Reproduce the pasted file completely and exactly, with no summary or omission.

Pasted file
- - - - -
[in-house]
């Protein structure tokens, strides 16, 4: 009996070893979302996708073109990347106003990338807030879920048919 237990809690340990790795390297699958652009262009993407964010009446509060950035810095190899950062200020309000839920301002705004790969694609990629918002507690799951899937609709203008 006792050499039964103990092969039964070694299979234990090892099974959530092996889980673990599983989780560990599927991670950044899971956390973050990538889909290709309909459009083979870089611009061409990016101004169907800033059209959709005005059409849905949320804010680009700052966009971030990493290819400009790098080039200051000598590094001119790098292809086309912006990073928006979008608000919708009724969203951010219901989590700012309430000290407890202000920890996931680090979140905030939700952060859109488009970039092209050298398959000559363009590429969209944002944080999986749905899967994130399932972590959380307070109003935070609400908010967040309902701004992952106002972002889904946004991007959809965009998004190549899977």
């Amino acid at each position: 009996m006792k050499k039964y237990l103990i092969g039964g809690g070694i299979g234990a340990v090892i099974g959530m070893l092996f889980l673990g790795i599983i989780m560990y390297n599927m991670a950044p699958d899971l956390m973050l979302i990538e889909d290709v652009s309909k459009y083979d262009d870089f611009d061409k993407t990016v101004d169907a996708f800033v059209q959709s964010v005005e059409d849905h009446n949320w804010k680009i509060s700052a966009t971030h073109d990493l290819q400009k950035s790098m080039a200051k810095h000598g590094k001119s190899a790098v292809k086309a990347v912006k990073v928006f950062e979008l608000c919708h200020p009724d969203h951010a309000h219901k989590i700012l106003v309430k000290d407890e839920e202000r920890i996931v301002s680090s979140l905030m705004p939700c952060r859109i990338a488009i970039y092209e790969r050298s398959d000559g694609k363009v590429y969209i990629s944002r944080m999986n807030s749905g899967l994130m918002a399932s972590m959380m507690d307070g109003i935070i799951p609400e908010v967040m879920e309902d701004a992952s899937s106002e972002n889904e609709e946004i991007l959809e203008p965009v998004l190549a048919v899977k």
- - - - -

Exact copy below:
[in-house]
């Protein structure tokens, strides 16, 4: 009996070893979302996708073109990347106003990338807030879920048919 237990809690340990790795390297699958652009262009993407964010009446509060950035810095190899950062200020309000839920301002705004790969694609990629918002507690799951899937609709203008 006792050499039964103990092969039964070694299979234990090892099974959530092996889980673990599983989780560990599927991670950044899971956390973050990538889909290709309909459009083979870089611009061409990016101004169907800033059209959709005005059409849905949320804010680009700052966009971030990493290819400009790098080039200051000598590094001119790098292809086309912006990073928006979008608000919708009724969203951010219901989590700012309430000290407890202000920890996931680090979140905030939700952060859109488009970039092209050298398959000559363009590429969209944002944080999986749905899967994130399932972590959380307070109003935070609400908010967040309902701004992952106002972002889904946004991007959809965009998004190549899977």
């Amino acid at each position: 009996m006792k050499k039964y237990l103990i092969g039964g809690g070694i299979g234990a340990v090892i099974g959530m070893l092996f889980l673990g790795i599983i989780m560990y390297n599927m991670a950044p699958d899971l956390m973050l979302i990538e889909d290709v652009s309909k459009y083979d262009d870089f611009d061409k993407t990016v101004d169907a996708f800033v059209q959709s964010v005005e059409d849905h009446n949320w804010k680009i509060s700052a966009t971030h073109d990493l290819q400009k950035s790098m080039a200051k810095h000598g590094k001119s190899a790098v292809k086309a990347v912006k990073v928006f950062e979008l608000c919708h200020p009724d969203h951010a309000h219901k989590i700012l106003v309430k000290d407890e839920e202000r920890i996931v301002s680090s979140l905030m705004p939700c952060r859109i990338a488009i970039y092209e790969r050298s398959d000559g694609k363009v590429y969209i990629s944002r944080m999986n807030s749905g899967l994130m918002a399932s972590m959380m507690d307070g109003i935070i799951p609400e908010v967040m879920e309902d701004a992952s899937s106002e972002n889904e609709e946004i991007l959809e203008p965009v998004l190549a048919v899977k």